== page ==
The Right Approach to Developing Software

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I have not blogged for some time due to pressure of work, instead I tend to record ideas for blog posts on my kanban backlog… and they just add up.

Anyway, this post covers a couple of points highlighting different approaches to developing software which I have noted while working in the industry.

Code First or Database First?

I’m not talking about the Entity Framework methods of creating data models / databases here.

Is there more code in your system than there needs to be and / or is it more complex than it needs to be? This is subjective of course, but if so it is a major indicator that your database model / designs could be improved. A consequence of improving these designs is that the code becomes trivial. The purpose of any system is to translate the data model into concepts that make sense to the user. If the data model is designed with user requirements in mind, then the task becomes far simpler.

I remember 20 years ago a system I worked on which was for contract management for a big UK company.. This involved a major modification to an existing system. But management had decreed that there would be no contract table in the database….

System Requirements First or User Requirements First?

When making a change, say user A asks us to add a feature to system B, then there are two ways of approaching it.

  1. We could look at system B and work out which pages, methods etc. need to be changed, to allow for the easiest possible change with minimum changes.
  2. We could look at the design, the concepts of system B if you like from the users perspective and give them something that fits the requirement really well while putting the actual changes needed to the system second.

Many developers, especially the less experienced, when under time pressure are much more likely to think about the former approach and not care / understand too much about where the user is really coming from and what their needs are. The best systems often fill a strategic need for the user in a really elegant way, and these are often the result of the second approach.

Often the result of using the first approach (i.e. minimum changes) is to end up with a slow, complicated unmaintainable mess that doesn’t work properly. In other words the first approach is not always the best approach. Just because you can change something a given way doesn’t mean that you should. The first approach doesn’t always result in a shorter development time either, esp. not when you include the time for support.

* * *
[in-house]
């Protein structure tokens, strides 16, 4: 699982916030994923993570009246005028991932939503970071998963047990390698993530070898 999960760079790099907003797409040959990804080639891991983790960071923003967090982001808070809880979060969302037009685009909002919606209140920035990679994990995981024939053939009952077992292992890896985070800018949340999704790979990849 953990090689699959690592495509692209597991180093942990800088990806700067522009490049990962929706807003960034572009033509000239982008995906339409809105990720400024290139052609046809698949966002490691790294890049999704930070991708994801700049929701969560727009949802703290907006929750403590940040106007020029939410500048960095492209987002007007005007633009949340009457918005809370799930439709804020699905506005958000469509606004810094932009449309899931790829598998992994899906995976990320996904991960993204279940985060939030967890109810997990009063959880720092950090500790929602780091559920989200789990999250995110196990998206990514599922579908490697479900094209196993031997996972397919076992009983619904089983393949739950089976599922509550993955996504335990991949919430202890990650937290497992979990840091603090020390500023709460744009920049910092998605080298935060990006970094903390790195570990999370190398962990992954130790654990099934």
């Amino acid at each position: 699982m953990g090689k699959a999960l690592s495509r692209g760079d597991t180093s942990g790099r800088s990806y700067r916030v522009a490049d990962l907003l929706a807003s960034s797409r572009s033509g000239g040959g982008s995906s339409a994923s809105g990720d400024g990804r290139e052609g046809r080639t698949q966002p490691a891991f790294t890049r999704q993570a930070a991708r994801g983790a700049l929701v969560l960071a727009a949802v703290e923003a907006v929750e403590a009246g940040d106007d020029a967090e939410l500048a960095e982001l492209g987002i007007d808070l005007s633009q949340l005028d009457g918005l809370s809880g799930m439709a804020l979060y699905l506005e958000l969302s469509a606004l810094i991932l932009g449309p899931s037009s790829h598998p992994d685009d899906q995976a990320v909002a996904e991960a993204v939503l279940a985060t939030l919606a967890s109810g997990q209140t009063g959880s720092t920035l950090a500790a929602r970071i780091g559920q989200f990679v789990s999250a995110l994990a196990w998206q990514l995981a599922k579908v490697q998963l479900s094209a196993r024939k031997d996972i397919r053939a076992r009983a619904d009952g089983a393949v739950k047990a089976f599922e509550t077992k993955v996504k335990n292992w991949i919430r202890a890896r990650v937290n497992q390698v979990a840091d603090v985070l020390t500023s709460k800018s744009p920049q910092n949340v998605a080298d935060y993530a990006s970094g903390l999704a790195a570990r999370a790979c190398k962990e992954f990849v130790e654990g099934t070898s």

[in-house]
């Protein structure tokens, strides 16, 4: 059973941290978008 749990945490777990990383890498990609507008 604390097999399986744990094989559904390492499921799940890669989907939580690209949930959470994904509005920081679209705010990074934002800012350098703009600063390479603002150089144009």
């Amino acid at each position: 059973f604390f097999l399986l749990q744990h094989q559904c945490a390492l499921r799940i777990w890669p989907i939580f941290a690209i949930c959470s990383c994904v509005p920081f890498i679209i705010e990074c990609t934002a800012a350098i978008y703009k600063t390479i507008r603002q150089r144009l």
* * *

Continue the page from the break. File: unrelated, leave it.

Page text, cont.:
So just because you can change a system in a given way, doesn’t mean that you should.

Other Indicators

  1. If you are copying and pasting code, stop and think why?
  2. If you are adding data access code in a code behind or a MVC controller, stop right there. Whats stopping you creating a class library and moving the data access code at least into it?
    Or much better, make a service class library and reduce your controller / code behind code to just a couple of lines. Your code will immediatley start to improve. I don’t care how you then structure your class library, the fact that you have split UI and business / data layers is a major, major win.
  3. If you have methods that are pages and pages long, either you are coding them wrong, or your database design is wrong, or both.
  4. Have you got response times longer than 2s on your internal network (WAN access to webservices might be beyond your control)? If so then it may be you are adding everything into a smaller number of views and tables than you should (yes some companies still use Views and Stored Procedures… its ok in my book depending on the circumstance).


There are a couple of things I’m thinking about at the moment:-

  1. How best to layer software, e.g. user interface (MVC, MVVM), service layer, business logic, data layer, helpers, that kind of thing.
  2. How best to link different systems together. The old way of using contractors to weld systems together the so called “Best of Breed” approach, falls over when a new version of a system is required. I have refused these kind of contracts for the past ten years or more. The modern way to approaching these kind of integration tasks is to define the interfaces between different systems and using message queing (NServiceBus or RabbitMQ) to handle the interfaces. This has the additional benefit of allowing each system’s individual database design to be under control of the system developers and be changed to meet the needs of that system.

I hope to blog more about this in the future, time allowing.

Happy Coding!

About Phil

I have been working as a software developer since 1983. This blog could have been called "From Fortran 77, C and Cobol to C# in 20 (not so) easy years", but it doesn't sound quite right somehow. Besides I'm talking about what's happened since 2003, not before!

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